There are inadequate resources available to support lesbian, gay, bi + , trans and gender diverse, intersex and queer (LGBTIQ) people experiencing family violence in Australia. Government funding agencies and mainstream family violence service providers regularly state that there is insufficient evidence to justify investment in more inclusive services.

This recently published research article explores practitioner perceptions of such claims and calls for more investment in research and data gathering about family violence against LGBTIQ people and provision of effective supports.

Read full article here

Zoe Belle Gender Collective training helps organisations and individual practitioners provide accessible and inclusive services for trans and gender diverse (TGD) people and their families in Victoria.

Sessions range from three hours to a full day. At your request the training can be all ages or youth focused.

In an open learning environment, our highly skilled trainers cover a range of different topics, including:

As a TGD led and run organisation, all of our trainings and workshops are created and delivered by members of the TGD community.

Click here to find out more about available training

The high rates of suicide-related behaviour among Aboriginal and Torres Strait Islander people, combined with similar evidence relating to LGBTQIA+ people, suggest that there is a need to investigate the compound risk of suicide-related behaviour among people who are both Aboriginal and Torres Strait Islander and LGBTQIASB+. This report highlights gaps in existing data collection and research literature regarding the experiences of this group. It explores the risks to social, cultural and emotional wellbeing, as well as protective factors for suicide, for this group. Further research is needed to improve policy, data, and program service response, particularly following the impacts of the COVID-19 pandemic and government responses. This review recommends that Aboriginal and Torres Strait Islander LGBTQIASB+ people are treated as a priority group for research, policy and programs that are informed, owned, and driven by Aboriginal and Torres Strait Islander LGBTQIASB+ people.

Read full publication here

Monash University this month released a report examining young Victorians’ experiences of identity abuse in the context of family violence, finding that it often occurs alongside other forms of abuse. The study is one of two pieces of work on which Family Safety Victoria engaged Monash University, as part of the Victorian Government’s Child and Young Person-focused MARAM practice guidance project.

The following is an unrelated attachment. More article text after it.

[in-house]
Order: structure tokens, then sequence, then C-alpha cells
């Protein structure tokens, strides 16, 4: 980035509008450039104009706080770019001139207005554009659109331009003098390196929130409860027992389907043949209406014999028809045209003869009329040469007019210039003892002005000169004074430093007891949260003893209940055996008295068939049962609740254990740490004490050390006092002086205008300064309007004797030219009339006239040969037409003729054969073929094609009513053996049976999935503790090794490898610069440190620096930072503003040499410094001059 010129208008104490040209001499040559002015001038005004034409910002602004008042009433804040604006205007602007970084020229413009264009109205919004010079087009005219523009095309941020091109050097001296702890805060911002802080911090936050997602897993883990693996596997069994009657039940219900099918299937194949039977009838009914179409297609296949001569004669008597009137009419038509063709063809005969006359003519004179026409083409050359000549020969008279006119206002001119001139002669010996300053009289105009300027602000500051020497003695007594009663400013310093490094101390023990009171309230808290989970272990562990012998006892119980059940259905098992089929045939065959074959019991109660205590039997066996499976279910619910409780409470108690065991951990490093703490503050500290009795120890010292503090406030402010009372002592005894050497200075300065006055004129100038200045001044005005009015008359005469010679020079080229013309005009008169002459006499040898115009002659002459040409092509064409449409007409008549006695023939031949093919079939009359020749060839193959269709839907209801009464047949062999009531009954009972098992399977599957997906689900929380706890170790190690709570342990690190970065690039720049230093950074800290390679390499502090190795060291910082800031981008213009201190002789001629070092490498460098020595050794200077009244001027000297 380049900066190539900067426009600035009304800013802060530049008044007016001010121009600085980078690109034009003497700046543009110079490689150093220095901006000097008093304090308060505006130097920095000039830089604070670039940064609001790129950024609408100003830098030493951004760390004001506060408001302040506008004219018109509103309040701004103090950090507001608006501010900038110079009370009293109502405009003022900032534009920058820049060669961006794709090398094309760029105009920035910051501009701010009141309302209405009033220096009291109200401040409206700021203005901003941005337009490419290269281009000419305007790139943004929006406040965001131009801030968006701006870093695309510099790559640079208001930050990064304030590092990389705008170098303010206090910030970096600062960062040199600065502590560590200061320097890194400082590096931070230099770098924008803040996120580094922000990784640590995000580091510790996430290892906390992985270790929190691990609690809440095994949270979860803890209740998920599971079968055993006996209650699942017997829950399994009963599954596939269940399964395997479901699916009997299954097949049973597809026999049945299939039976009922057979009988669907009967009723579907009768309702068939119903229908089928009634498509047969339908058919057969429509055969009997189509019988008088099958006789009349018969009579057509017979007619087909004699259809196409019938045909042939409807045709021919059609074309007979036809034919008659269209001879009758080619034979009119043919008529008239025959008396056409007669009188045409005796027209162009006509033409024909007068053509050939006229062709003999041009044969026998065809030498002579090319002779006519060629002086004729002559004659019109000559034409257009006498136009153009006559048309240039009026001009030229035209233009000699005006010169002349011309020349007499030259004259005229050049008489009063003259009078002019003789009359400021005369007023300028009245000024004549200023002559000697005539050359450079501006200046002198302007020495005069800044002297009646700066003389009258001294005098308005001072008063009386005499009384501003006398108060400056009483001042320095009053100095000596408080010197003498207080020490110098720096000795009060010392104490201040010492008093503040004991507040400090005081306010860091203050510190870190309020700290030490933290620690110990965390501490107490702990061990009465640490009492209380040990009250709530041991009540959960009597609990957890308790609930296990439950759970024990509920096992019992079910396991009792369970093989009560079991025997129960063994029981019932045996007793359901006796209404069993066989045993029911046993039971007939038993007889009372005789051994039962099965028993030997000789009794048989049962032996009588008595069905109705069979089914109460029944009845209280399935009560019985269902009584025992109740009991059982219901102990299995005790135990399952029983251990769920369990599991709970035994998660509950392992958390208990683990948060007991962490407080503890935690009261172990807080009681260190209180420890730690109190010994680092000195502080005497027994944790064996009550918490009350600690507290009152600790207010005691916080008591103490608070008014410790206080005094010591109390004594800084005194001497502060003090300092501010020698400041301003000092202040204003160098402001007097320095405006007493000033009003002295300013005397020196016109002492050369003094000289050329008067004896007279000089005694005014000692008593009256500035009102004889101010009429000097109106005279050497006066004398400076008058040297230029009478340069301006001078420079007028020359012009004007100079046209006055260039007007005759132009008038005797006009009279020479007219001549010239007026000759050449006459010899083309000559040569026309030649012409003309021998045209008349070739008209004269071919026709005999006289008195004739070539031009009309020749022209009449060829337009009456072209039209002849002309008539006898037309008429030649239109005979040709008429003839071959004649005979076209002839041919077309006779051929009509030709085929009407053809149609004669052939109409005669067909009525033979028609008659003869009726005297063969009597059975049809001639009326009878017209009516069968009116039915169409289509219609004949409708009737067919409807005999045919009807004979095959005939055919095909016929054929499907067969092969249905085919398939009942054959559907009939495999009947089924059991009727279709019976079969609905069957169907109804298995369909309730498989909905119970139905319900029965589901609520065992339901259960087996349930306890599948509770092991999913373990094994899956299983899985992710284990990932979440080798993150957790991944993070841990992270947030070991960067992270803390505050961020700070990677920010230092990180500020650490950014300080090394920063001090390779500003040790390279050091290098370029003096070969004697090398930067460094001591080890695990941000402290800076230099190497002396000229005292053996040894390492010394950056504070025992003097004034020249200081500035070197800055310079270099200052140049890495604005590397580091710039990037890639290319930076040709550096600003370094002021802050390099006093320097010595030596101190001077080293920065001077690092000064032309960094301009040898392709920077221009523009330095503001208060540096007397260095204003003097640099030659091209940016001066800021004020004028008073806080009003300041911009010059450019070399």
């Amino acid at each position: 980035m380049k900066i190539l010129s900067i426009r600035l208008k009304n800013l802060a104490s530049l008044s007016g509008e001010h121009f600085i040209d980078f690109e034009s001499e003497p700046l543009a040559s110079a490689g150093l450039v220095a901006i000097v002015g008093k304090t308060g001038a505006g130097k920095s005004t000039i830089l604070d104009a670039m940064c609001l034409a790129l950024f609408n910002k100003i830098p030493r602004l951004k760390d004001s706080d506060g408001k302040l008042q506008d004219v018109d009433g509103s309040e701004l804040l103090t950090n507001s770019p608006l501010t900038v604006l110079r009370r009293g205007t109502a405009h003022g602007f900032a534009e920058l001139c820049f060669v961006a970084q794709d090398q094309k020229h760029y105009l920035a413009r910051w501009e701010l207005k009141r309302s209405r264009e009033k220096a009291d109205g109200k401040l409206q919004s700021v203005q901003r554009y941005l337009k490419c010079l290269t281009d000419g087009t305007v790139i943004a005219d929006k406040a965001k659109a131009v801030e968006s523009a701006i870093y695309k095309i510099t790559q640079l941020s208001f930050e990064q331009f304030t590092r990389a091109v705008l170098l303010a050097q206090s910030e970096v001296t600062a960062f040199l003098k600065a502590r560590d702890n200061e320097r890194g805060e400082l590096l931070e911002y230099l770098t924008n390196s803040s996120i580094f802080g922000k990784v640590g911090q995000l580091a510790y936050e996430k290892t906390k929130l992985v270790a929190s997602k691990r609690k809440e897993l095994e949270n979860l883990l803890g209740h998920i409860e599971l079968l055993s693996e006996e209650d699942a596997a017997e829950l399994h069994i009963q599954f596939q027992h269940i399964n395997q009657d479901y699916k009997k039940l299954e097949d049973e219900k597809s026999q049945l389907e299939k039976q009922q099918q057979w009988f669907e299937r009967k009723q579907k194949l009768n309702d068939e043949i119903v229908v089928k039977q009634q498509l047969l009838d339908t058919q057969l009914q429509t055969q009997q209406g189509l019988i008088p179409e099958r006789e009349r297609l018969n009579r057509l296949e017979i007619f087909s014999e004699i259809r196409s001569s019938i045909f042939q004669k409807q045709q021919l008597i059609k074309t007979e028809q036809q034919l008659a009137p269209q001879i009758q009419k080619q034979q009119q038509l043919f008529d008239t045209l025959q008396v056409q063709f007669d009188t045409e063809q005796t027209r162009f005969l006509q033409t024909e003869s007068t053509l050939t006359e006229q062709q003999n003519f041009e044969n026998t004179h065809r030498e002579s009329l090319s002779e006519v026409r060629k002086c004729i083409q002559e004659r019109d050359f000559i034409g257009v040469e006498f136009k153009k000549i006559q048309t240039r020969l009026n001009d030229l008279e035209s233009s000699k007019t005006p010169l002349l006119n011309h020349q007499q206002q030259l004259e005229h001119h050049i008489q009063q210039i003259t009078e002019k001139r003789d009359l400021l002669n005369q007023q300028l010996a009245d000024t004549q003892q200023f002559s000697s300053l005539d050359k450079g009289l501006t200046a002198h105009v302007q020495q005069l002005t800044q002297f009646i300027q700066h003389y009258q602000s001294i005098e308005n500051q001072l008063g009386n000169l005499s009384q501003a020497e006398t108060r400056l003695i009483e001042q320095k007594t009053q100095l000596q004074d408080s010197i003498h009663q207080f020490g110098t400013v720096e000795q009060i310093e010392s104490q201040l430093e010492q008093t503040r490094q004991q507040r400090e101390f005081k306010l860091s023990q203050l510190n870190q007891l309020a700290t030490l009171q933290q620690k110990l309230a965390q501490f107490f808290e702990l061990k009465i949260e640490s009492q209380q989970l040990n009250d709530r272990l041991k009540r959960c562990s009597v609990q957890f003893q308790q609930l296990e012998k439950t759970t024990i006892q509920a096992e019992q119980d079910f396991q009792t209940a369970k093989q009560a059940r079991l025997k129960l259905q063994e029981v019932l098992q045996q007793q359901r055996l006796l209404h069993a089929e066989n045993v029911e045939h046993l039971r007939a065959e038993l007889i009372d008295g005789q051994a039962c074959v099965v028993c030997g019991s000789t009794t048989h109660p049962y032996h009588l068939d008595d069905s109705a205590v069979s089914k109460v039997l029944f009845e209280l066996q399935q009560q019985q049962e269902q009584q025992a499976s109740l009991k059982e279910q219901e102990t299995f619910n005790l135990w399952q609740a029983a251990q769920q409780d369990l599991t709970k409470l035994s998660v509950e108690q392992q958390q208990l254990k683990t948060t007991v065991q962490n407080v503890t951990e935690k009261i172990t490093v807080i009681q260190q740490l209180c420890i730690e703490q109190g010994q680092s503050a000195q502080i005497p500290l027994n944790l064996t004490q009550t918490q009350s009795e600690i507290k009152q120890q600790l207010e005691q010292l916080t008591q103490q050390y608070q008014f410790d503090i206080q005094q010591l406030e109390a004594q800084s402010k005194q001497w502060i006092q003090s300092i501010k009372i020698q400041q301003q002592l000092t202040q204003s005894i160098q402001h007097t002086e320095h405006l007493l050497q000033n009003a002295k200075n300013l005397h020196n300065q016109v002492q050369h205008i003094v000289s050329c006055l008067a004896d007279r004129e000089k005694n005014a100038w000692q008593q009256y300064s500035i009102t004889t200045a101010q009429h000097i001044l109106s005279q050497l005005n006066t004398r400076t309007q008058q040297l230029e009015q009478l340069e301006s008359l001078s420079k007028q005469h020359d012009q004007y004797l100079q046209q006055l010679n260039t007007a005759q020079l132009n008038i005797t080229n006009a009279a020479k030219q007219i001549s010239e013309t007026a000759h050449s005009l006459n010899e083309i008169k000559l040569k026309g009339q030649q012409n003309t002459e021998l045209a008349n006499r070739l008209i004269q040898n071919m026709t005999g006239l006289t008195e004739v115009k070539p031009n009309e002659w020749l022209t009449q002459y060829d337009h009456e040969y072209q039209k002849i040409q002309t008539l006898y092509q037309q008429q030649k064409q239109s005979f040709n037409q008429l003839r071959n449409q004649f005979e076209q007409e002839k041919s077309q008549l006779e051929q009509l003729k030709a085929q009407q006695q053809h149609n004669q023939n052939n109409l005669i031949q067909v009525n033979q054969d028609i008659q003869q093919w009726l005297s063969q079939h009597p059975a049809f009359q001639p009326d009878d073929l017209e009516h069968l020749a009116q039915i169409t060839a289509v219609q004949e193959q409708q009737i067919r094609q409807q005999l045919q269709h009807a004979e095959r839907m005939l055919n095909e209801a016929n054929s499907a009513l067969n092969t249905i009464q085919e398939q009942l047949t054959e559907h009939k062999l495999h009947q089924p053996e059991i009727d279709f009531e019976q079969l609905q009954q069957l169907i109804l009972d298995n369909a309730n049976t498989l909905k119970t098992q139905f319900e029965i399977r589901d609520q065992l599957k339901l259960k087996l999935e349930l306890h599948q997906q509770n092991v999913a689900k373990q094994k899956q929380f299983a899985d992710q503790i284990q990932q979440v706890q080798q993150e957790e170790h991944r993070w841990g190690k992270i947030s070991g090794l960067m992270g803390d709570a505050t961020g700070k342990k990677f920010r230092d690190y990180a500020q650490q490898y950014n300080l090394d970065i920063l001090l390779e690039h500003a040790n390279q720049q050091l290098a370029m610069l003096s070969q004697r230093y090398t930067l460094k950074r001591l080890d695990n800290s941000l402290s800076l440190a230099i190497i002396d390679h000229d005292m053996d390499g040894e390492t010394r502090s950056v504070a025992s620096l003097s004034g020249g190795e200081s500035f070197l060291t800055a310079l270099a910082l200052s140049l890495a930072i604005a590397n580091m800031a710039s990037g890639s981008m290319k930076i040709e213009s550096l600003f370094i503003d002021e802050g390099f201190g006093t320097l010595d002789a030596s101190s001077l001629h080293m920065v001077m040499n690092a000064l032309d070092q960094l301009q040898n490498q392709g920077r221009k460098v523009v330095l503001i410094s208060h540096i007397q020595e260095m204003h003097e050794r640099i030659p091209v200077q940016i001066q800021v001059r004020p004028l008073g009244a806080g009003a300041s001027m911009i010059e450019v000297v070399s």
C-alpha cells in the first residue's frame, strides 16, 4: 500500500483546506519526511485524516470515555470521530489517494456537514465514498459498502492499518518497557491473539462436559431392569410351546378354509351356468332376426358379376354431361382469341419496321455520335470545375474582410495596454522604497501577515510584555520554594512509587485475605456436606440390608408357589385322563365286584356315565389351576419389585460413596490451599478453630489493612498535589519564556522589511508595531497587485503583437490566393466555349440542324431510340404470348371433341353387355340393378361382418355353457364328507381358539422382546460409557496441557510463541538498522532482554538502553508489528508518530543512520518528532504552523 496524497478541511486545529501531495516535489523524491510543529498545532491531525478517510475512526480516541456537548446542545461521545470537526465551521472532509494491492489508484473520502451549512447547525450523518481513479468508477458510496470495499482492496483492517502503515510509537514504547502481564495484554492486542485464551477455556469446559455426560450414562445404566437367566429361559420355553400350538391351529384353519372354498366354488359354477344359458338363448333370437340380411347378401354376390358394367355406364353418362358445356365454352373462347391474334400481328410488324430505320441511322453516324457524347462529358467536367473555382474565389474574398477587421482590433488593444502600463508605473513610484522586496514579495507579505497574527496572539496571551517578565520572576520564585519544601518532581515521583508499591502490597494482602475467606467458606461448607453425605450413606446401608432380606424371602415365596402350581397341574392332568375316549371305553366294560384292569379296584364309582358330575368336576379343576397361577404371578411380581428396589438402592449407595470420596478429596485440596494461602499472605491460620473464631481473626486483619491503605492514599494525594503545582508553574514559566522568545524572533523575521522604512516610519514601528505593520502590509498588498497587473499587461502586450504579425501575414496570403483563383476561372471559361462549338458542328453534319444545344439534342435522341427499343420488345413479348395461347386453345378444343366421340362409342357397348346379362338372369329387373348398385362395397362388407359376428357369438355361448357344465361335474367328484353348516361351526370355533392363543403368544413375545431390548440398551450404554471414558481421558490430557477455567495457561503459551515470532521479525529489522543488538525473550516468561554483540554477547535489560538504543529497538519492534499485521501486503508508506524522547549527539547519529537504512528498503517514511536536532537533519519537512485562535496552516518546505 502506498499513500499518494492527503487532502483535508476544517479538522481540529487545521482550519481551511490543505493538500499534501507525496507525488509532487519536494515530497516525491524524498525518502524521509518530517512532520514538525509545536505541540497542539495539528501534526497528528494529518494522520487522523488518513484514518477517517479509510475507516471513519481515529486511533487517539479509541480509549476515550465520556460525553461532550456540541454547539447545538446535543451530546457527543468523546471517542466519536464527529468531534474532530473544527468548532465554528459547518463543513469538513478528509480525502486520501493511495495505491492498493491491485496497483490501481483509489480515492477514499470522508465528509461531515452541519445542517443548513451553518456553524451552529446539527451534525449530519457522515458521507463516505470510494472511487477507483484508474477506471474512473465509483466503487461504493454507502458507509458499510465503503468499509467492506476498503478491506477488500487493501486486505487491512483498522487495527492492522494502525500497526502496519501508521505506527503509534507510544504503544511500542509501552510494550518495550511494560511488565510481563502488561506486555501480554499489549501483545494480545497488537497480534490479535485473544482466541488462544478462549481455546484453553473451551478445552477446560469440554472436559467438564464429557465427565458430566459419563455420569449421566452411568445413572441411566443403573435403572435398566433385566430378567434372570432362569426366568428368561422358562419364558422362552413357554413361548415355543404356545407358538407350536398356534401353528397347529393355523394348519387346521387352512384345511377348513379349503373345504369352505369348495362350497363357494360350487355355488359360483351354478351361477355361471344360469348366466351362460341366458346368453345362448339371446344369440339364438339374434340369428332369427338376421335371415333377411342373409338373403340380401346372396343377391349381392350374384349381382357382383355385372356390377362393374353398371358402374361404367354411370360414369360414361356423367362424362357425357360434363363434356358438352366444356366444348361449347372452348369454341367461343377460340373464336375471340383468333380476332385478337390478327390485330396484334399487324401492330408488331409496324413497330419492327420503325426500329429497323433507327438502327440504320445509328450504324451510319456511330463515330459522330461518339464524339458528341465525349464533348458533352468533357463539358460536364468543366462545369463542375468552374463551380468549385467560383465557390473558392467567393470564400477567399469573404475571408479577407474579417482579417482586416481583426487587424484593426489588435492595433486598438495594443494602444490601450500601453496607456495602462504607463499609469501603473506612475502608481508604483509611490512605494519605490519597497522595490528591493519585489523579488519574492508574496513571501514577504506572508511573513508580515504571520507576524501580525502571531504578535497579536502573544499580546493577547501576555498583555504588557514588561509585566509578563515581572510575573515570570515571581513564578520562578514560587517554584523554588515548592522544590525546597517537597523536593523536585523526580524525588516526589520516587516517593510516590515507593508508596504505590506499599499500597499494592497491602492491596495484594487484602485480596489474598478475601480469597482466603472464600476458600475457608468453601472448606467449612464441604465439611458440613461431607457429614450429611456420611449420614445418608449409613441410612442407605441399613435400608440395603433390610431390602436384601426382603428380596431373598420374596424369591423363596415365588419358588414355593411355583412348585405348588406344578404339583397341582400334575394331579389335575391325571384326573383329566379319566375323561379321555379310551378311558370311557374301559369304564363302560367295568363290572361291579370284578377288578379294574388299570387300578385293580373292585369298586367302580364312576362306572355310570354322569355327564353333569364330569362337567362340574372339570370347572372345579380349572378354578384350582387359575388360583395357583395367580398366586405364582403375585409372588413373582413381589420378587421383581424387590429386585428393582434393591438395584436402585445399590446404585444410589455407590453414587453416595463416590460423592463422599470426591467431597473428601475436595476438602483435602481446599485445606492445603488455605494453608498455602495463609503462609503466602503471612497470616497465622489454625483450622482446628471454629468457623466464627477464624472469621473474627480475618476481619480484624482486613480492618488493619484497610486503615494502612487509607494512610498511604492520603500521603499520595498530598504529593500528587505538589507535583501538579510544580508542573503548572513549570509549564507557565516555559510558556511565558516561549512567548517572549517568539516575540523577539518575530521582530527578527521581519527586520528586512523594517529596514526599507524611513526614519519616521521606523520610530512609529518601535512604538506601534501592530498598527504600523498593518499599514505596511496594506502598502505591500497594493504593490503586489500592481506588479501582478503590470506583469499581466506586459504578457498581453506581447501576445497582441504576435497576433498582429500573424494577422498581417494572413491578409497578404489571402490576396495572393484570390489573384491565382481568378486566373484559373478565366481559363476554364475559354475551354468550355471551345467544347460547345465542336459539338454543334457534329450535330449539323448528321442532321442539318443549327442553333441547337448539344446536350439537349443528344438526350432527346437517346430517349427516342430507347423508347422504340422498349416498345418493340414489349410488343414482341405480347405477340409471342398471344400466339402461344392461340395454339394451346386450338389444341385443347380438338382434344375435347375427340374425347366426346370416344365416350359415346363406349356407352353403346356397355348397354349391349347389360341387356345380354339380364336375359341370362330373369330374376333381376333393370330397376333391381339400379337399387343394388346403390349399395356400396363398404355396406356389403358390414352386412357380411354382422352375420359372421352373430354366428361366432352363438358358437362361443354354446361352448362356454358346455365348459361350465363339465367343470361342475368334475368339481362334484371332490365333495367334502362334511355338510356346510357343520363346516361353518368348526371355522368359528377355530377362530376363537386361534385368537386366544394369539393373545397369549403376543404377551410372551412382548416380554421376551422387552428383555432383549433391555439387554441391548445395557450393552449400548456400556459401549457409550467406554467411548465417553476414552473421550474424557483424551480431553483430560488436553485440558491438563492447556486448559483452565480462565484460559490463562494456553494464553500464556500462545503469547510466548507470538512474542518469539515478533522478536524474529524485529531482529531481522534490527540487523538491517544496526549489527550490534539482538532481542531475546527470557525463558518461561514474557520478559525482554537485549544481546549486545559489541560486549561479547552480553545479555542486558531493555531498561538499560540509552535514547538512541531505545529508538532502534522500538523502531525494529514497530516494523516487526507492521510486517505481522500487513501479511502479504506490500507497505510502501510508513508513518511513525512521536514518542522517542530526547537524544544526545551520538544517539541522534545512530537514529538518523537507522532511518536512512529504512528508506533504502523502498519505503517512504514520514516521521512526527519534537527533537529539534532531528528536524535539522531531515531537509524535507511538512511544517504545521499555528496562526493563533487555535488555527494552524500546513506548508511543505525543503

The report reveals young people’s self-reported experiences of gender-identity and LGBTIQ+ identity abuse in family violence settings, including the significant social, emotional, educational, physical and cultural impacts of family violence.

Read report here

Rainbow Mob (or Aboriginal people who are LGBTQIA+SB) have special needs when it comes to family violence services. With intersecting services available across the Aboriginal and LGBTQIA+SB sector, it is important that Rainbow Mob feel safe, supported and understood for who they are regardless of where they receive services from.

PwC’s Indigenous Consulting (PIC), in conjunction with Family Safety Victoria are reviewing the role of the Rainbow Tick accreditation process in family violence services for Rainbow Mob. If you are a family violence worker in any kind of family violence service (Aboriginal, LGBTQIA+SB or mainstream) and have thoughts on this, we would love to hear from you via our survey!

Click here to access the anonymous survey It will take approximately 10 minutes.

Any questions, you can contact the PIC team on [email protected]

The survey will close on 14 April.

Diversity Council Australia (DCA) and Pride in Diversity have released a joint report into the workplace inclusion experiences of culturally diverse LGBTQ workers.

Pride in Diversity and DCA joined forces on this project as their respective research on LGBTQ workplace inclusion had revealed that culturally diverse LGBTQ workers had unique workplace experiences that warranted deeper investigation.

Lisa Annese, CEO, Diversity Council Australia, said:

“Our work with people who are culturally diverse and LGBTQ found that for some people, current workplace D&I initiatives aren’t addressing the nuances of their intersectional identities. We wanted to start addressing this gap by sharing the insights of culturally diverse LGBTQ workers about the actions Australian organisations can take to create more inclusive workplaces.”

Read the full report here

This report was compiled to inform the Royal Commission into Violence, Abuse, Neglect and Exploitation of People with Disability. It presents data on the experiences of lesbian, gay, bisexual, trans and gender diverse, queer and asexual (LGBTQA+) people with disability in Australia. These data are from two large national online surveys, Writing Themselves In 4 and Private Lives 3, which were conducted in 2019. Writing Themselves In 4 focused on young people aged 14-21 years and Private Lives 3 focused on adults aged 18 years and older.

Read more here

Skip to content